Lying is frowned upon in society but actually it’s one of the most refined and challenging achievements of the human brain. Polygraph tests are still the most reliable methods we have for detecting deception.
In children lying is a learned behaviour whereas if the frontal lobe is injured humans may not be able to.
To enhance our competence in deception, the prefrontal cortex needs electrical stimulation it seems. This area of the brain is partly incumbent on our decisions to tell the truth or be dishonest. When the prefrontal lobe shows heightened activity some scientists consider that this indicates the decision making process when choosing to be honest or not. However, the activity doesn’t give us any information about the actual lie.
Few humans are capable of recognising lies. Certain mannerisms can be, but are not always, associated with lying. These include behaviours such as tapping fingers on a table, twisting hair, taking deep breaths, clenching fists, and not looking people directly in the eye. Naturally all these mannerisms can transpire for other reasons, so they aren’t proof of dishonesty. Many of these reactions can be caused by nervousness or even anger. Conversely the polygraph machine is much more adept at determining deception.
Most religions take a dim view of lying with a firm “Thou shalt not”! Most philosophers aren’t keen on it either, with some considering it is evil (Immanuel Kant) and others believing people lie to hide their true selves (Bettina Stangneth).
Children love making up stories
There is a fine line between children having a health imagination and intentionally telling lies. Most kids start to deceive between 4 and 5 years old. They begin to understand rules and what happens when they are broken. For example, a confession might elicit punishment but if you are dishonest it’s possible you might escape the consequence of your bad behaviour. Children also learn how to assess what someone else might be thinking. For example, if Dad saw me dent his car with my cricket ball, he is not going to believe that the kid next door did it. Whereas if he didn’t see me, I could blame it on the neighbour’s kid.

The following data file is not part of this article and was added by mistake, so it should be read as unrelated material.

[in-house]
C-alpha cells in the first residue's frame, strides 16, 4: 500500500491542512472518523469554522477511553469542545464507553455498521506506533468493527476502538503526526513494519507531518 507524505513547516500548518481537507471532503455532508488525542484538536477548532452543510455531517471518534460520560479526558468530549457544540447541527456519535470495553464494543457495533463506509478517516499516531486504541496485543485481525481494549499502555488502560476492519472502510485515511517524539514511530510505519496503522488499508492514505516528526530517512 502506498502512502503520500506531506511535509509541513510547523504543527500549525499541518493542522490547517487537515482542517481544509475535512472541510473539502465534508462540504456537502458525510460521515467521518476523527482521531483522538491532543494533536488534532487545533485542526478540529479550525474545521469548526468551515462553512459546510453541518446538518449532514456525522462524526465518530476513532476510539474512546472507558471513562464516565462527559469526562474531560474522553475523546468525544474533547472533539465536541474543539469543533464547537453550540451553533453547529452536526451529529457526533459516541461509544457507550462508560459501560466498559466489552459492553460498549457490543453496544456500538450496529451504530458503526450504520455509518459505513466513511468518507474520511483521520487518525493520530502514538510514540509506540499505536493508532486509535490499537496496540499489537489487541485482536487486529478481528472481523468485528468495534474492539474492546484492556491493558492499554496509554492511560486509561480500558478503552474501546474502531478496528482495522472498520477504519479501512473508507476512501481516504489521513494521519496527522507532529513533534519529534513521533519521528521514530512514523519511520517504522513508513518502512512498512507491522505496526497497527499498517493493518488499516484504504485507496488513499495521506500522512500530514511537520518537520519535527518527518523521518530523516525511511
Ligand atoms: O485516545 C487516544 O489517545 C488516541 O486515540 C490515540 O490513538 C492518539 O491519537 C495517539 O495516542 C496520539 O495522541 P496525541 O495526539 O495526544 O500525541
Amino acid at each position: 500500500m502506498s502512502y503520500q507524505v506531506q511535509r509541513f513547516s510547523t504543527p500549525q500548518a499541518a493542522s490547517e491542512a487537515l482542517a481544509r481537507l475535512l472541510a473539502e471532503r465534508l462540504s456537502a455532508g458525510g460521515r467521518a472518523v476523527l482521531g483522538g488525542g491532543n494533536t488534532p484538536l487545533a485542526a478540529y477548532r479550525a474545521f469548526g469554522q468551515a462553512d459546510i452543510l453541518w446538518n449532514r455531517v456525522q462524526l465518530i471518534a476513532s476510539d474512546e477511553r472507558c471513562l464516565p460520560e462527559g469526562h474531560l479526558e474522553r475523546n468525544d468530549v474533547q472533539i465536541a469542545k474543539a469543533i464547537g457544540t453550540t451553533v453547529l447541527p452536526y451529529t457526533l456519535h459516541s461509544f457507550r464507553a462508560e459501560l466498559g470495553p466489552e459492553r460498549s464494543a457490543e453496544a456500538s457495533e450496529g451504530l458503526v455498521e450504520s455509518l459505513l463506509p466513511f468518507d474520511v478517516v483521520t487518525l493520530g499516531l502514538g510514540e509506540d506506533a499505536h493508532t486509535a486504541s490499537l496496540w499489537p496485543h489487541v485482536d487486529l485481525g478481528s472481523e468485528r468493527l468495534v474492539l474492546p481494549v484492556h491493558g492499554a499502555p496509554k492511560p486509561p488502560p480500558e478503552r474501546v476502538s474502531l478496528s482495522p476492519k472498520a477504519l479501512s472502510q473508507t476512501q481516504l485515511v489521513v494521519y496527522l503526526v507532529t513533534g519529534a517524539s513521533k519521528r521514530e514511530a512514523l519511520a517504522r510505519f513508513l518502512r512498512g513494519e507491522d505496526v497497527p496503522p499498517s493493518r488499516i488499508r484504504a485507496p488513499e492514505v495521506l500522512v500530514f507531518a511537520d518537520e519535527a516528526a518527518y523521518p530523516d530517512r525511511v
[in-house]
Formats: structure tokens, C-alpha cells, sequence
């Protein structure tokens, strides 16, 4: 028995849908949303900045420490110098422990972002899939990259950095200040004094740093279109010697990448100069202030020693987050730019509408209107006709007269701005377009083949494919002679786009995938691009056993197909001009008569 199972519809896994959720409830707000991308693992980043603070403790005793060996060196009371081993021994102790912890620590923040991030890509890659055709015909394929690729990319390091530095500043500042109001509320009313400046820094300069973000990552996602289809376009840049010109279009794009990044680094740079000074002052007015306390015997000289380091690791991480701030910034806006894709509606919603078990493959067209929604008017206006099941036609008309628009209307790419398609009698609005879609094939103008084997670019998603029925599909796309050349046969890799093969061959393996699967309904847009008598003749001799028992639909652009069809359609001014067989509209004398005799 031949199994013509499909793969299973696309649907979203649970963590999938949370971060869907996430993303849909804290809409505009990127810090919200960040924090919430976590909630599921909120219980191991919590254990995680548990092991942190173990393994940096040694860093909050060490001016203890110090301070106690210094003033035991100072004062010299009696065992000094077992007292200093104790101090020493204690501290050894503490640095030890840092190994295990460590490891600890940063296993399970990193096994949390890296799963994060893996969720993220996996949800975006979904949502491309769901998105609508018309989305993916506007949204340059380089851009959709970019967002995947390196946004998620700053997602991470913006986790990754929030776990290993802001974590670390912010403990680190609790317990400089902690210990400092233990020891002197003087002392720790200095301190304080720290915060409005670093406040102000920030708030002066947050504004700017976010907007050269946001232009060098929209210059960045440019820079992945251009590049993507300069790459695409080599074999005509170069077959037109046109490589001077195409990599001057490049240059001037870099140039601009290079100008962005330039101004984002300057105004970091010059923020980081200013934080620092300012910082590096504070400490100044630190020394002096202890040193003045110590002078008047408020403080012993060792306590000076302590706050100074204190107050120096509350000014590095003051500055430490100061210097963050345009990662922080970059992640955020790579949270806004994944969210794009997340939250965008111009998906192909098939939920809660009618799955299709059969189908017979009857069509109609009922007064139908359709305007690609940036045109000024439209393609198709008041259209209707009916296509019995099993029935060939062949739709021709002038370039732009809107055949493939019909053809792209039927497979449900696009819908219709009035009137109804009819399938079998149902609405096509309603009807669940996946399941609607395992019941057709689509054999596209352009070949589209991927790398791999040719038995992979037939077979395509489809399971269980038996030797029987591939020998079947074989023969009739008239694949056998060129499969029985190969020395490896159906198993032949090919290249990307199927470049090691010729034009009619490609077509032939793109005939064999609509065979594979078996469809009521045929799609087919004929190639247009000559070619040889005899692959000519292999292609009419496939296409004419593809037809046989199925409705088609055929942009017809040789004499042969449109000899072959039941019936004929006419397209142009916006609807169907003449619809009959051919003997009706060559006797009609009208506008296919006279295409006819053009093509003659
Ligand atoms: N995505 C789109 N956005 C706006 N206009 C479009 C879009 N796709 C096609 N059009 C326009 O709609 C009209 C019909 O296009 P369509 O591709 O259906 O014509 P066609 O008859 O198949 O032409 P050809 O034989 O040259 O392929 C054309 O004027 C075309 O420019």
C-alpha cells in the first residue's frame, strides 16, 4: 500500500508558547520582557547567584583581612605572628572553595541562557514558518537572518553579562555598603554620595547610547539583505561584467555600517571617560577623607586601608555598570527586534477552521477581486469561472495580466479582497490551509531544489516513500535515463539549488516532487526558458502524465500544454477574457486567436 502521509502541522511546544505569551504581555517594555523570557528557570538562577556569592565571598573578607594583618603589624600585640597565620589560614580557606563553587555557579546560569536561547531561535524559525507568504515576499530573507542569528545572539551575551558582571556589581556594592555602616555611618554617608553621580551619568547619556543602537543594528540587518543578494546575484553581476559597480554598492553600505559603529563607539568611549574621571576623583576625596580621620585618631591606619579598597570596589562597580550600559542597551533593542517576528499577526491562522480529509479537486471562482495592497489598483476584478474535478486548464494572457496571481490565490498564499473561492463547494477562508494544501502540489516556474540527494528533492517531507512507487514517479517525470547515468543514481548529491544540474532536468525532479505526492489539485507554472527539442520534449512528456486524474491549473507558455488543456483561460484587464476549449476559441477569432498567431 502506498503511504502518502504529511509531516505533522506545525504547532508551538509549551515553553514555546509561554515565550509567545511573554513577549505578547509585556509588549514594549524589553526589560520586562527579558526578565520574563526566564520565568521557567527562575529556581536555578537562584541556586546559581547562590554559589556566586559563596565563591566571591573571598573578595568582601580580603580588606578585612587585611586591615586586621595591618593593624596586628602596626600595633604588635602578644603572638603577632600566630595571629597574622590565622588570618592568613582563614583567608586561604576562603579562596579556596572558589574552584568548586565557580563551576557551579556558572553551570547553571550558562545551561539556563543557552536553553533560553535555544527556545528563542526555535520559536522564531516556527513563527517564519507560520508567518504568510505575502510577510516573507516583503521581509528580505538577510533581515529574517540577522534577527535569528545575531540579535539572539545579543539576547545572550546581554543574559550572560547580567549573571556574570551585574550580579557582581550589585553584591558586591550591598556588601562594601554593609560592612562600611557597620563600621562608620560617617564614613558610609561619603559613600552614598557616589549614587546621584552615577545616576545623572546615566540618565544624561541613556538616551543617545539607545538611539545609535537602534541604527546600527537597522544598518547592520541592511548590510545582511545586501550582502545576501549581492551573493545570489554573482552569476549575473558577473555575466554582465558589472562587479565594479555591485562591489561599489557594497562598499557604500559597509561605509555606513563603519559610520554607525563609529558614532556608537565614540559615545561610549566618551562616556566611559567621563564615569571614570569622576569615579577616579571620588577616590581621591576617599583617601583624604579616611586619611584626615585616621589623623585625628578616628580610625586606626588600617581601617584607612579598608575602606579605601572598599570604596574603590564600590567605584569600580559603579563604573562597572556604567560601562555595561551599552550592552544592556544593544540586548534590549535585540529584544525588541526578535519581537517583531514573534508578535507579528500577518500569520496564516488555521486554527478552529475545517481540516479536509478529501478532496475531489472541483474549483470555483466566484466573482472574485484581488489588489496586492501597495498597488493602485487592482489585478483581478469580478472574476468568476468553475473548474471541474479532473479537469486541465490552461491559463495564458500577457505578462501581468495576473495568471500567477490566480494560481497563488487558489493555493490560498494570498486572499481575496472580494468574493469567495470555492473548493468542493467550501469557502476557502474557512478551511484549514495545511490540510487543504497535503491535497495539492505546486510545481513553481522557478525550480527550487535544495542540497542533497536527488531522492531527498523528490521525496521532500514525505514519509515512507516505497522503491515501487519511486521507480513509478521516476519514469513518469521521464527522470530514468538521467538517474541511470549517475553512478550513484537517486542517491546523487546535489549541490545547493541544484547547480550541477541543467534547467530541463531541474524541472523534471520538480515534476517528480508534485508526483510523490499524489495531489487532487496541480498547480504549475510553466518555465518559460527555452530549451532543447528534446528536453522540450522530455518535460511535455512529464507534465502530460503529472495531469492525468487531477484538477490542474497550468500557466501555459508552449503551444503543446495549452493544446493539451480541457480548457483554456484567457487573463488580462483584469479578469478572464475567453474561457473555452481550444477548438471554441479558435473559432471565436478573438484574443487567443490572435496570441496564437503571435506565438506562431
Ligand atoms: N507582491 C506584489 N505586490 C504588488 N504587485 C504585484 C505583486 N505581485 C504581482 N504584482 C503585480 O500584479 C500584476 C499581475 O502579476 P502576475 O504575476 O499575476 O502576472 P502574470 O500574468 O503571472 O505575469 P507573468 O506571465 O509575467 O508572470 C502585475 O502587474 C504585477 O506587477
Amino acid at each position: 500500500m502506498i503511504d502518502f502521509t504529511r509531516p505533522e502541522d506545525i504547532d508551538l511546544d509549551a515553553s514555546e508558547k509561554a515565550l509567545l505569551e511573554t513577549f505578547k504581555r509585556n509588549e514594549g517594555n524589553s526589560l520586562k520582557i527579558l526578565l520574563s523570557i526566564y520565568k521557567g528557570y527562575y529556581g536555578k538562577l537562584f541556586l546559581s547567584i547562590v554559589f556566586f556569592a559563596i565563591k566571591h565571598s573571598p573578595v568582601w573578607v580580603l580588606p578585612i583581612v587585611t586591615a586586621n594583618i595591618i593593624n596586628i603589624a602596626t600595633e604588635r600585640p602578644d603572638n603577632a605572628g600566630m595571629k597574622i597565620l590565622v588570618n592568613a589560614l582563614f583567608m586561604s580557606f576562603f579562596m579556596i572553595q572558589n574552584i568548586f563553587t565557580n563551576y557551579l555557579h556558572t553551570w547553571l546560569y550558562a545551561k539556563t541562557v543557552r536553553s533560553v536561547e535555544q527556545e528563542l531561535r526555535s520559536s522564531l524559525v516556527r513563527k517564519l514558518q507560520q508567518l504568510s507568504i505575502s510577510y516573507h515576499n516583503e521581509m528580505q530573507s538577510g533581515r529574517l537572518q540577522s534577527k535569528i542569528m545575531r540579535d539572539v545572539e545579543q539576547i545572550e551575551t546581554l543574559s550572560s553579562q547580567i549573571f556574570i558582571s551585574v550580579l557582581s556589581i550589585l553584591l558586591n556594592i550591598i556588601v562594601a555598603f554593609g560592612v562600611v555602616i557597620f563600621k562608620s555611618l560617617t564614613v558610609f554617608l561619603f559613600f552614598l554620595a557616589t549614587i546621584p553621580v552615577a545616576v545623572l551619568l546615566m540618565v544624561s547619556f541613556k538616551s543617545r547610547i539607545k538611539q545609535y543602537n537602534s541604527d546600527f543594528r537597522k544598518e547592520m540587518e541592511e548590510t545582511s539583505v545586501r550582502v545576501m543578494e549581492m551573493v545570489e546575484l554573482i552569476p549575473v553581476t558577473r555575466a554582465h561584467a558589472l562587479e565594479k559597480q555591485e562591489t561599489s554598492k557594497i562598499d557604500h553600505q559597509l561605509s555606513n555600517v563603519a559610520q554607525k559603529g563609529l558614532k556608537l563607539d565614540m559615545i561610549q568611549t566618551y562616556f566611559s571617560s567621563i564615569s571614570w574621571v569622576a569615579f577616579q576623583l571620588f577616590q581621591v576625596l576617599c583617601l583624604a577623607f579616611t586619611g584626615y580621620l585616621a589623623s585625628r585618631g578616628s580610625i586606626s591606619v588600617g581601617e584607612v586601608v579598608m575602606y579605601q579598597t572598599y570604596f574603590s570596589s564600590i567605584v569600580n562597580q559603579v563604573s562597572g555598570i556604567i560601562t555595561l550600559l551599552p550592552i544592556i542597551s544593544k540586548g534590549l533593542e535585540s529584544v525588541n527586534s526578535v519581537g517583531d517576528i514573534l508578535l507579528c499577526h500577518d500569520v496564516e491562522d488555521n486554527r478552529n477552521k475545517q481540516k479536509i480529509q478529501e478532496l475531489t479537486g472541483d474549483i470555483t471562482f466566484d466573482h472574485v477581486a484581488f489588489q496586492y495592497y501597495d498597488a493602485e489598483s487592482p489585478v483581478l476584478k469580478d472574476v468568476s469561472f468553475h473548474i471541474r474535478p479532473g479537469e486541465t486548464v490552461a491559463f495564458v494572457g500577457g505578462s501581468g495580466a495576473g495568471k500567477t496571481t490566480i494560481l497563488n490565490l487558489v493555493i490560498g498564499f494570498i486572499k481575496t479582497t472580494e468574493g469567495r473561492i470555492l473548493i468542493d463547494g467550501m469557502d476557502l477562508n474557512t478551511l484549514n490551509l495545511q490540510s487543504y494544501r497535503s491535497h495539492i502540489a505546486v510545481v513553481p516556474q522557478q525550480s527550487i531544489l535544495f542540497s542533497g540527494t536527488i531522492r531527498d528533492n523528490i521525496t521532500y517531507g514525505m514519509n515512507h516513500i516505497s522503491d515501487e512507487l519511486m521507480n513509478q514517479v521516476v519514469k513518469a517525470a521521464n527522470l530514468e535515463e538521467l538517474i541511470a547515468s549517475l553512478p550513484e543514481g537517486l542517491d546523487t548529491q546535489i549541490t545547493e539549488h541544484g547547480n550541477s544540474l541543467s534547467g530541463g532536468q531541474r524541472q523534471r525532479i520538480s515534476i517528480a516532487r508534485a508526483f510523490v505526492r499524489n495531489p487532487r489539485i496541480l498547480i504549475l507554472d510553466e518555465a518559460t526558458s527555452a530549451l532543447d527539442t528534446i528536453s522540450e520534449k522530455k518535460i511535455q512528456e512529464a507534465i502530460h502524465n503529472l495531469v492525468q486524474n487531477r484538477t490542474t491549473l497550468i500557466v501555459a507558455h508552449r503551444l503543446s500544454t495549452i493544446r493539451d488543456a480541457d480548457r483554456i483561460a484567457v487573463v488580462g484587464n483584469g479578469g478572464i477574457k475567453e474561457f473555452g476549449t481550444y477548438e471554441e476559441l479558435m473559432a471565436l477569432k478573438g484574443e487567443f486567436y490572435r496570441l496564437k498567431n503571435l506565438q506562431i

Young adults are adept at lying
According to recent studies, adults lie on average around twice a day. However, our proficiency appears to be age related. Children don’t find it easy to formulate lies that are credible. But 18 to 29 year olds have it practised to a fine art. However, after the mid-forties our proficiency wanes.
Contemporary thinking among psychologists is that it is much easier to be truthful than dishonest. But as humans we are complex. Sometimes we lie so as not to offend someone or hurt their feelings. But deception performed for nefarious purposes, requires an exceptionally good memory as one lie usually leads to many others.
Polygraph tests are still the most accurate in terms of identifying deception but technology is developing. The search for the truth continues to fascinate scientists worldwide.
If you would like to learn more about polygraph tests and lie detector science visit our blog regularly. And if you’d like advice about ordering a lie detector test, contact us. Our confidential team of polygraph experts will be happy to chat with you.